A mix of private and public accommodation is available around Pilanesberg to suit a range of budgets, with Manyane Camp generally proving the most popular. The park allows you to drive or join one of the many guided game drives on offer. Self-driving is best for photography. Mankwe Dam is at the centre of the park and has an excellent hide from which you can regularly see cormorant, kingfisher, herons and fish eagles. Larger mammals such as elephant, white rhino, antelope and the various cats can be seen from both the tarred and gravel roads that surround Mankwe Dam. 
The only downside to Pilanesberg is its popularity. It can get crowded at times with game drive vehicles and buses coming in from nearby Sun City and the many surrounding camps. Take the gravel roads to avoid the crowds and focus on the smaller, less popular sightings. May to September is generally the best time for photography when the grass and foliage is shorter. 

Recommended equipment for Pilanesberg is a DSLR, a lens with a 100-400mm zoom range and general purpose lens for landscapes and any close up opportunities that present themselves. As you have to photograph out of a vehicle, a beanbag rest is handy to place over your window to support your camera and lens.

Pilanesberg offers something for everyone. Being just two hours north of Johannesburg, it offers a quick getaway and rewarding photographic opportunities. 

5.    Hluhluwe-Umfolozi Park, Kwazulu-Natal

Hluhluwe-Umfolozi Park is Kwazulu-Natal’s largest and oldest big 5 park. It is situated four hours north of Durban and roughly 8 hours south of Johannesburg. It is one of the best locations in South Africa to photograph white and black rhino. There are also plenty of other game opportunities and good birding around the many rivers which cross the park.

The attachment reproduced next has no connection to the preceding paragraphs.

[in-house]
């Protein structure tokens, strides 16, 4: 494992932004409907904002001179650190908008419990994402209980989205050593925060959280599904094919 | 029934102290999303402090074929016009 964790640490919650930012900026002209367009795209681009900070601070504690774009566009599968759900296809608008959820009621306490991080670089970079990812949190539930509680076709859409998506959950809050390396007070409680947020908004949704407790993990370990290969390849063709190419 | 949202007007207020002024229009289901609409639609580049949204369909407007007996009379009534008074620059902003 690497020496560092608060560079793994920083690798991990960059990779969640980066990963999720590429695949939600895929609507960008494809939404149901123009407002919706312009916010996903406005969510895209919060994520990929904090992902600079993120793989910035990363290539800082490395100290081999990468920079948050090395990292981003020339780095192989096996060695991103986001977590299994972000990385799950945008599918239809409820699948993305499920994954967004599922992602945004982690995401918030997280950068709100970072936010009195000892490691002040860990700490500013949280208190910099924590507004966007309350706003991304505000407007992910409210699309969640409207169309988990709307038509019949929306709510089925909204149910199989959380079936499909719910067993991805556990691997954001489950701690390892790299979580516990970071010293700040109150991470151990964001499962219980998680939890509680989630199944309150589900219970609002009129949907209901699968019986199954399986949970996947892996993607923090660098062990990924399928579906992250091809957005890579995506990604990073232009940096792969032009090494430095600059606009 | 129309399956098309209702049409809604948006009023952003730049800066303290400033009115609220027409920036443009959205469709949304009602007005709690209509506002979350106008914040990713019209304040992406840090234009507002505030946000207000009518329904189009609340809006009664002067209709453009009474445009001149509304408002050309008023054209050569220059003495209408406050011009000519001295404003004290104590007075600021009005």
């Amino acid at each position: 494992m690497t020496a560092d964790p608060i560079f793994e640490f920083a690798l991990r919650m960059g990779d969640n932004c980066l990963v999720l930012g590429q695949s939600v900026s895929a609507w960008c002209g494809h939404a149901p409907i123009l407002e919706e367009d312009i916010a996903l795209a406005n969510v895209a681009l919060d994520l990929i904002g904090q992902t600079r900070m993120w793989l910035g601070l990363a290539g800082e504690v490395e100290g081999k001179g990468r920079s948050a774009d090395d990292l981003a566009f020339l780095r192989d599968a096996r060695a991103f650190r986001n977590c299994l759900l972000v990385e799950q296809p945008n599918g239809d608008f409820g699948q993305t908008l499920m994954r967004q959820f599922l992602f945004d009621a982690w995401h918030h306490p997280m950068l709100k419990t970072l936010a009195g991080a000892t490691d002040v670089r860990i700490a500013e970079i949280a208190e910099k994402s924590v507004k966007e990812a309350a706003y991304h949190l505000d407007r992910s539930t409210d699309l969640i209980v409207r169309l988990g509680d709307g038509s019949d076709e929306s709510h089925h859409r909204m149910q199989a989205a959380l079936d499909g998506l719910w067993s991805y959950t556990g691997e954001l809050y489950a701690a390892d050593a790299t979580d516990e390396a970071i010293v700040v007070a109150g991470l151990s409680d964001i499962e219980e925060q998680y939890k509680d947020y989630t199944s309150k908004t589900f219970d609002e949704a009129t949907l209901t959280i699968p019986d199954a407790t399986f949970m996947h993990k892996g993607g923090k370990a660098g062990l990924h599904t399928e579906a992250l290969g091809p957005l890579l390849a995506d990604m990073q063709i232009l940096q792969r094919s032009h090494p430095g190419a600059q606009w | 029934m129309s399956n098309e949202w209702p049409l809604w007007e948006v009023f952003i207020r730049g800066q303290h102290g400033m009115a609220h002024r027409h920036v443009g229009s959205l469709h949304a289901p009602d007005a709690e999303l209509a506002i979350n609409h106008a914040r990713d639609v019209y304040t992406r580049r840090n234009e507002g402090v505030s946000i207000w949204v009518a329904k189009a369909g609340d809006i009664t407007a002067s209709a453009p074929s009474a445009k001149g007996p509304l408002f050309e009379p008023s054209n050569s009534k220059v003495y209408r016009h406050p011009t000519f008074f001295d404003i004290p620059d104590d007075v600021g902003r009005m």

Hluhluwe-Umfolozi has two main camps, Hilltop and Mpila and a number of smaller bush camps with limited facilities. Nselweni Bush Camp on the banks of the Black Umfolozi River is one of my favourite camps. The terrain in the park varies widely, from the rolling hills surrounding Hilltop to the savannah thickets of the Mpila region.  There is only one tarred road spanning the length of the park from which a majority of the large mammals can be seen. The rest of the roads are gravel and they vary in condition.

Birdlife in the camps is very good, especially during the summer months with some rare species making an appearance. A four or five day visit is generally enough to get the most out of Hluhluwe. As a self-drive park, you will need to photograph out of your own vehicle. Guided night drives are offered from the main rest camps. May to September is generally the best time of the year to visit when the bush is at its thinnest. While summer is good for birding, Hluhluwe can become uncomfortably hot and humid during the day, driving most animals to seek shelter between 9am-3pm.
As with Kruger and Pilannesberg, a DSLR and zoom lens of 100-400mm range is recommended to capture the larger mammals. A general purpose or wide angle lens comes in handy at many of the viewpoints, where you are able to alight from your vehicle. For the birds, a large 400-600mm prime lens comes in handy if you can afford it. A beanbag support for your camera is also a must have as you will be shooting from a vehicle.
While Hluhluwe doesn’t have the big park appeal of Kruger or Pilanesberg, every visit is rewarding and there is plenty on offer for the wildlife photographer. The trick is to look for the small things. 

 

There are many locations in South Africa that I still want to visit and photograph. Mapungubwe National Park, Ai-Ais/Richertersveld National Park and the Cape national parks are but a few. In short, South Africa offers wildlife photography opportunities to suit every budget and skill level. It is the world wrapped into a single country. To get the most out of any visit, plan carefully and know where and how to find the animals you want to photograph. Africa follows its own timeless rhythm and provides its own rewards. If you want some advice about where to go, don’t be afraid to get in touch.

 

Russell Hunter 

Russell Hunter Photography

www.russellhunterphotography.com.au